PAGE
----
Was it like that? Looking at records you’d certainly think so, yet there are some very famous examples of kings and magnates who fell apart when they lost their queens. I have chosen three  such men, Richard II, George of Clarence and Henry VII . Their marriages were dynastic, or at least arranged for profit, yet the brides seemed to have won these men’s hearts and dependence.


Anne of Bohemia wasn’t much of a catch as far as Richard II was concerned, but he chose her over a much wealthier Visconti bride who would have brought a huge dowry and a lot of influence in Italy. Anne, on the other hand, had to be purchased from her brother! She was not a popular choice in England, but by choosing her, it’s almost as if Richard sensed she was the one for him. Yes, a fanciful notion on my part, but the pair were happy together, seemingly from the outset, and when she died he tore down the palace where she had breathed her last. It’s said he would not go anywhere he had been with her, although I think that is probably a myth. He could hardly refuse to go into Westminster Abbey, for instance.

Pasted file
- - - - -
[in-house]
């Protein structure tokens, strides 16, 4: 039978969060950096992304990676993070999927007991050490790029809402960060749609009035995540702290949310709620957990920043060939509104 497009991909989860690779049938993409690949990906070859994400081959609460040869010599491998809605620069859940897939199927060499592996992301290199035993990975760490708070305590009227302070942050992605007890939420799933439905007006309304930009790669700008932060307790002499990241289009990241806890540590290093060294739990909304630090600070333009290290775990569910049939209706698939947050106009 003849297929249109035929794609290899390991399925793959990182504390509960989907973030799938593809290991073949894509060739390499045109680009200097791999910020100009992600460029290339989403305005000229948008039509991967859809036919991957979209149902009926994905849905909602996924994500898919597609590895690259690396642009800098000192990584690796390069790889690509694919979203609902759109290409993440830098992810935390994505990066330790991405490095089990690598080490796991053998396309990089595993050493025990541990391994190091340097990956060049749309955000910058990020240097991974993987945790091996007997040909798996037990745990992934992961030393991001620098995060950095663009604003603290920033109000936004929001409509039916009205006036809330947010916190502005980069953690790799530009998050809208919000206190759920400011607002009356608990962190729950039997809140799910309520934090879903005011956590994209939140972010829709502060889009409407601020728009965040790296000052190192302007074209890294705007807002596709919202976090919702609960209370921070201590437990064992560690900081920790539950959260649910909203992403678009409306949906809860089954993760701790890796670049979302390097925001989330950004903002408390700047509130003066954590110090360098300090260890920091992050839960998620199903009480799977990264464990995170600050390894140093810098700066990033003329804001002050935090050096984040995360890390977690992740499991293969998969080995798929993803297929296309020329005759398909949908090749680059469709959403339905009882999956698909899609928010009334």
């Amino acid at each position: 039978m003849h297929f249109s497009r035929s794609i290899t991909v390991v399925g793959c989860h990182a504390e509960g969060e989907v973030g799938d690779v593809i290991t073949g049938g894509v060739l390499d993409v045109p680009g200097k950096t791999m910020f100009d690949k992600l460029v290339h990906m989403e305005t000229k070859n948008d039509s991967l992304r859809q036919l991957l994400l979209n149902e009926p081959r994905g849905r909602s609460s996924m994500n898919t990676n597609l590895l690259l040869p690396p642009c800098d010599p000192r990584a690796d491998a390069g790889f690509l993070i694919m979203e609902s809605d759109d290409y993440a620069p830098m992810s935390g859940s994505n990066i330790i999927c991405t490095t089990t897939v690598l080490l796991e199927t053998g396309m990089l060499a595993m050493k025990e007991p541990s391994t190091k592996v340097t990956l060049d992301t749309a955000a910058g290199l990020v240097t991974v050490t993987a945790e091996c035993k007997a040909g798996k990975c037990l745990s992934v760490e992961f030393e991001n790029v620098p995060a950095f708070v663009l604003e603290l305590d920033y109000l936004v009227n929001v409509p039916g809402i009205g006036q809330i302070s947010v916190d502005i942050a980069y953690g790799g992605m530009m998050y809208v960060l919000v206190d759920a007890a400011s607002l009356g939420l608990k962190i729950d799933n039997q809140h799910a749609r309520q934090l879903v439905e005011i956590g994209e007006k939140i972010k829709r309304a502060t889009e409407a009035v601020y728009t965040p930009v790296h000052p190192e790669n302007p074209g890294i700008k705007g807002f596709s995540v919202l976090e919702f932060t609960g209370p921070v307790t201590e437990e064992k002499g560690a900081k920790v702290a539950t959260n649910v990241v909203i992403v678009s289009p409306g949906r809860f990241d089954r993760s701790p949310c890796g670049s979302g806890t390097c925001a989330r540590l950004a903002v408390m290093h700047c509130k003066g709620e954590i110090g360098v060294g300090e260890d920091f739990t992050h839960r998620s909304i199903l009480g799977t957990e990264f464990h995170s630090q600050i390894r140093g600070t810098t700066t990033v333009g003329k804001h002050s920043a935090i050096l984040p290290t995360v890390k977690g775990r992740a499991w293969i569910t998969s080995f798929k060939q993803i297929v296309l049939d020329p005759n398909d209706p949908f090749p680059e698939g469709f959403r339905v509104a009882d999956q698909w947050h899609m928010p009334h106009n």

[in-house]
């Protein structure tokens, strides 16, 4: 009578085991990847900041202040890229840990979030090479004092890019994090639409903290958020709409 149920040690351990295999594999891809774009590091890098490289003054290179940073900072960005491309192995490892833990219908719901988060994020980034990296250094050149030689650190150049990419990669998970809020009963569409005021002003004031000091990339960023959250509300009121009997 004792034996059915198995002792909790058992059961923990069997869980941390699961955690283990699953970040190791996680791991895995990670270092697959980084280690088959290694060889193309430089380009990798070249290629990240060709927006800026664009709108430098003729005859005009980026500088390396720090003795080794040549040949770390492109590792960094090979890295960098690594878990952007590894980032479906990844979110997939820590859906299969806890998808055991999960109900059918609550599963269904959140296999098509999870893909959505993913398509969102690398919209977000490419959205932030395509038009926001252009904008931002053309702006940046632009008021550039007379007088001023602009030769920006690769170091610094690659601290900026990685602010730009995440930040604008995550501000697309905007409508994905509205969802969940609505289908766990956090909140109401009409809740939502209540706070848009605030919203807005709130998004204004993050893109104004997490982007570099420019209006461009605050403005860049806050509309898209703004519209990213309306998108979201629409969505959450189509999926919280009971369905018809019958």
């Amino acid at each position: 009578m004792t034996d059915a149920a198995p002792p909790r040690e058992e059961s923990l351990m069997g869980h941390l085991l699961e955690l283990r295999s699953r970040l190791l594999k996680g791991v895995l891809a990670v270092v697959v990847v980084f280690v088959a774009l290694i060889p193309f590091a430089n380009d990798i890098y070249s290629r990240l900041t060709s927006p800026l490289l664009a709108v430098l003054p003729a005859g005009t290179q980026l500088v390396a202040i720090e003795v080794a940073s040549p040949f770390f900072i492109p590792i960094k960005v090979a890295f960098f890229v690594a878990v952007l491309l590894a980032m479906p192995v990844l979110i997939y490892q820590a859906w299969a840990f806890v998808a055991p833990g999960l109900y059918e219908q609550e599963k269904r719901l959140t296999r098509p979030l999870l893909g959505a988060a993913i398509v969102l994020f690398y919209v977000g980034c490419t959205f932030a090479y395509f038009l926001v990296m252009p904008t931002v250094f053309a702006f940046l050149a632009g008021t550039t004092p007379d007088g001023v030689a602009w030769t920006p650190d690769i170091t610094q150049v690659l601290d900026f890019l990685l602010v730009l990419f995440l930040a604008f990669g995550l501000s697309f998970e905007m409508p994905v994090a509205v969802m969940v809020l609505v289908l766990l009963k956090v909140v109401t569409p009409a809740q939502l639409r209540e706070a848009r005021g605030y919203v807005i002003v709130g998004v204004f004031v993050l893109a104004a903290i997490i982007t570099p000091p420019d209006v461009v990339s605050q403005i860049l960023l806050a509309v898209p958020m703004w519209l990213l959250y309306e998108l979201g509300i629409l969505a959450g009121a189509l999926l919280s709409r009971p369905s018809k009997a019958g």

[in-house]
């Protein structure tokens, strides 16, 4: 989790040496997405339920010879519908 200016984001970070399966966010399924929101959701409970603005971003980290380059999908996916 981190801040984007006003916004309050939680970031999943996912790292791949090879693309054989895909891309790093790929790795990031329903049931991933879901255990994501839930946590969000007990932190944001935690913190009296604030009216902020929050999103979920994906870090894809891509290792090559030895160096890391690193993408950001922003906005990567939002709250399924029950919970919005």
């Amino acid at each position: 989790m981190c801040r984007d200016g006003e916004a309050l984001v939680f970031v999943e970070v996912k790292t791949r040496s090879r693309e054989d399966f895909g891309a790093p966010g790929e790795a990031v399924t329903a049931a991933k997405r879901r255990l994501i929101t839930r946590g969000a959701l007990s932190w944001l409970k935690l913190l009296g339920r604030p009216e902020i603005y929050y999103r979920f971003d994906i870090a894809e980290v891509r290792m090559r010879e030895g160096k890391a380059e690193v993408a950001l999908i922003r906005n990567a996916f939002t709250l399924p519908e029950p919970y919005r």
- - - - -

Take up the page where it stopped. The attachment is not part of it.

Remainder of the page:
Richard’s interests were in the arts, not warfare, and throughout his life, from being a boy king, he was surrounded my warlike barons and grasping uncles. He was, as the old song goes, “a lonely little petunia in an onion patch”. And those onions were big and generally hostile.


English history would have been very different if Anne had given him heirs. He certainly crumbled when she died suddenly, descending into a state that is always referred to as a tyranny. The petunia grew gigantic and poisonous, developed thorns and began to weed out the onions, spreading itself swiftly into their vacated places. But Richard went too far. His word was never to be trusted and he made some unbelievably bad decisions, so that he eventually lost his kingdom to his cousin, who became the first Lancastrian king, Henry IV. Had Anne’s gentle influence kept Richard in check? I would guess so. Without her, he went haywire.